It's the Twins' term for a batter chopping down and swinging at a pitch when the defense expects a bunt, and Adam Everett used it to good effect with a game-winning double.
ST. PETERSBURG, FLA. - Jason Kubel hit a three-run homer in the first inning to present Glen Perkins with a lead. The Twins' rookie lefthander gave it back and then some, retiring only two Tampa Bay Rays and giving up five runs.
"We've given Perk some leads lately and he hasn't held them,'' manager Ron Gardenhire said. "Tonight, he looked rattled from the start.''
This was the fourth consecutive lousy start in September and firmed up a decision for Gardenhire:
The Twins will take advantage of Monday's day off and skip Perkins' turn in the rotation when the Chicago White Sox come to the Dome next week.
That will line up Scott Baker, Nick Blackburn and Kevin Slowey for the three-gamer against the Mighty Whiteys. And it's a series that regained what seemed to be dwindling importance Thursday night when the Twins did this:
Scored five runs in their ninth, then received a perfect bottom of the inning from Joe Nathan to close an 11-8 victory.
And how did the Twins look at this comeback?
"It was the biggest win of the season, without a doubt,'' Gardenhire said. "We needed that one so bad, after what we've been through. We've been in the same situation so many times lately, and we didn't get the hit ... didn't get the out we needed.''
Denard Span, the rookie right fielder, agreed. "Definitely, the best win since I've been here,'' he said. "We got pounded in Cleveland. We needed something good to happen.''
The Twins were down 8-6 entering the ninth. Tampa Bay manager Joe Maddon doesn't have an established closer. He went with righthander Dan Wheeler.
Span led off with his second hit, causing his family and friends from Tampa to shriek with delight. And then Alexi Casilla homered into the right field seats for an 8-8 tie.
Game-tying home run for Casilla ... and that wasn't the most dramatic event of the top of the ninth.
Joe Mauer reached on a double and Justin Morneau was walked. Maddon went to lefty Trever Miller, and Gardenhire sent up Adam Everett as a pinch-bunter for Kubel.
Miller and Everett were close friends during their days together in Houston. Wheeler was also a buddy.
Everett fouled back a bunt, then took two balls.
"The infielders were running all over on the wheel play,'' Gardenhire said. "When teams defense it that way, our hitter has the option to bunt or go with the Butcher Boy. Everybody in the dugout was yelling to Everett, 'Butcher Boy, Butcher Boy.' "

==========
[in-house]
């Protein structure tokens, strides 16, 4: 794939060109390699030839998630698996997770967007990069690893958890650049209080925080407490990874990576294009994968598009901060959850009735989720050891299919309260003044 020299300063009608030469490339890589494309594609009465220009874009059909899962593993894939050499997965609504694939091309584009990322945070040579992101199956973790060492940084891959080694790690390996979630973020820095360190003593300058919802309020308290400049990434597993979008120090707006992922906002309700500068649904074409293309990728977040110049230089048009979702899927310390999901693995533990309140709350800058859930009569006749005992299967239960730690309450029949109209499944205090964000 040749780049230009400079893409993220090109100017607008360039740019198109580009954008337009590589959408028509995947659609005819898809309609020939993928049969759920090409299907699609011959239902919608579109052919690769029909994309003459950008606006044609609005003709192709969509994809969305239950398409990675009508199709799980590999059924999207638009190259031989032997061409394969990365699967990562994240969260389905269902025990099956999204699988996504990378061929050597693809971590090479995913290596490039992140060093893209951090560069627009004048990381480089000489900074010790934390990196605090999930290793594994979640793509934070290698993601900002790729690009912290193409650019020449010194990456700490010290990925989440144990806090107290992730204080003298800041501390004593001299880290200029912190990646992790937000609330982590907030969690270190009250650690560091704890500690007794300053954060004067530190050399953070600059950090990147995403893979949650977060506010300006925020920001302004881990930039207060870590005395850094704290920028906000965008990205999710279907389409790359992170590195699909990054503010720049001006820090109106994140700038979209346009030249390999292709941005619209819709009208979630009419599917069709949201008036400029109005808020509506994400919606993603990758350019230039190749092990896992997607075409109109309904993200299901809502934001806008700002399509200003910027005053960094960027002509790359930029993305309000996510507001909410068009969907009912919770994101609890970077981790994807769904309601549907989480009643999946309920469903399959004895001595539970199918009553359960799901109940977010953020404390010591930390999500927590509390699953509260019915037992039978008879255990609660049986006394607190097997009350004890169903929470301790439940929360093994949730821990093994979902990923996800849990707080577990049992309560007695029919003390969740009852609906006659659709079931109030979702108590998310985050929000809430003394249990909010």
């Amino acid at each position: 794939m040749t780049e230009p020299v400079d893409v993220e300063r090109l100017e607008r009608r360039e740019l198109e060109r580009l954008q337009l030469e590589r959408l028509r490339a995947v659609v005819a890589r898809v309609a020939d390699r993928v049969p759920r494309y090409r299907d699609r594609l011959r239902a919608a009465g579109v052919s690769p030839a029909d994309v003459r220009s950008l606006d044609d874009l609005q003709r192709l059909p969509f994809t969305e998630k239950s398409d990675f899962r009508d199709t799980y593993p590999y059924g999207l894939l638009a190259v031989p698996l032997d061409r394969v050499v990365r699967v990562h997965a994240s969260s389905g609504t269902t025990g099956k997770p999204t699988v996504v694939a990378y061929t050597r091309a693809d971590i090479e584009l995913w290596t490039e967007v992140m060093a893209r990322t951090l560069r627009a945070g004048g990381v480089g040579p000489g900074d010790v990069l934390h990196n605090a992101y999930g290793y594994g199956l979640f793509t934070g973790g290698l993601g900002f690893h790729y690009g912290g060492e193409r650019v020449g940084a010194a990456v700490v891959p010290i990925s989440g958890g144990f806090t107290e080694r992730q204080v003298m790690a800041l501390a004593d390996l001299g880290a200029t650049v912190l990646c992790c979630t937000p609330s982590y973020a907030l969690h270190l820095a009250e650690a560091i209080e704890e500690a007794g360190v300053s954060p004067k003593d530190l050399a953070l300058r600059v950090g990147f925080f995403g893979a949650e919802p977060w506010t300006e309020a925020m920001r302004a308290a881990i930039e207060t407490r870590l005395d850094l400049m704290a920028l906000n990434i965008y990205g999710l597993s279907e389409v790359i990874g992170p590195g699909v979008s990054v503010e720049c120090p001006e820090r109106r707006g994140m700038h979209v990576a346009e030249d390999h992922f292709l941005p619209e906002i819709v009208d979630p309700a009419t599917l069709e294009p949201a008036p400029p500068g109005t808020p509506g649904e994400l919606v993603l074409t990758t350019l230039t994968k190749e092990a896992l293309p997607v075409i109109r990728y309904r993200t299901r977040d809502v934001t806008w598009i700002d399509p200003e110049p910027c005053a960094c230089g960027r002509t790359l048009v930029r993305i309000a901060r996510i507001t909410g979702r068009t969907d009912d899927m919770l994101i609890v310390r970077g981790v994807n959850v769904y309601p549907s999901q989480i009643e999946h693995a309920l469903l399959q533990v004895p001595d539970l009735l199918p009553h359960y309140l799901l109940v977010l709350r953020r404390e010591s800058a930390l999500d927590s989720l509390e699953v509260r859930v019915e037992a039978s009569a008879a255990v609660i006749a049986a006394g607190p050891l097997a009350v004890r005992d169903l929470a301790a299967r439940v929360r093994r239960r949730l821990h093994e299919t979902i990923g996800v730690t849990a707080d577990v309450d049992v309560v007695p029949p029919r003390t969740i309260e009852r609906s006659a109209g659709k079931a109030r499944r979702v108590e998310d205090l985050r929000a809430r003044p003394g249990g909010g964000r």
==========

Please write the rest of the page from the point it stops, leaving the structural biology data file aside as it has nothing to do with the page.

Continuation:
Question: What are you talking about?
"The old TV commercial, with the butcher pounding down and cutting up everything,'' Gardenhire said. "You know. The Butcher Boy play.''
Maybe bench coach Steve Liddle could explain?
"That's oldtime baseball,'' he said. "They have the infield wide open, so instead of bunting, the hitter chops down on the ball like a butcher on a block of wood.''
Everett was aware of the term the Twins use when encouraging a hitter to chop away when opponents are using the wheel play to defend a bunt.
"I think we call it 'Butcher Boy' because Carlos [Gomez] uses it all the time,'' Everett said. "I'm not sure.''
No matter. Everett didn't hear the dugout hollering.
He said the Rays used the wheel defense on the first two pitches, then took it off on the third.
"So, now I'm 2-and-1 and I know they are going to charge,'' Everett said. "I felt like this was a make-or-break moment ... swing and see what happens. I thought it was the right thing to do at that moment.''
An instant later, everyone in a Twins' uniform and the Span clan and a smattering of other Twins fans agreed.
Everett hit a double over the head of left fielder Ben Zobrist. It scored the lead run, two more would follow, the Twins ended a four-game losing streak and were back within 1 1/2 games of Chicago.
Butcher Boy? "I know what it is, not what it means,'' Span said. "I also know it worked ... got us the biggest win of the season.''
Patrick Reusse can be heard weekdays on AM-1500 KSTP at 6:45 and 7:45 a.m. and 4:40 p.m. • firstname.lastname@example.org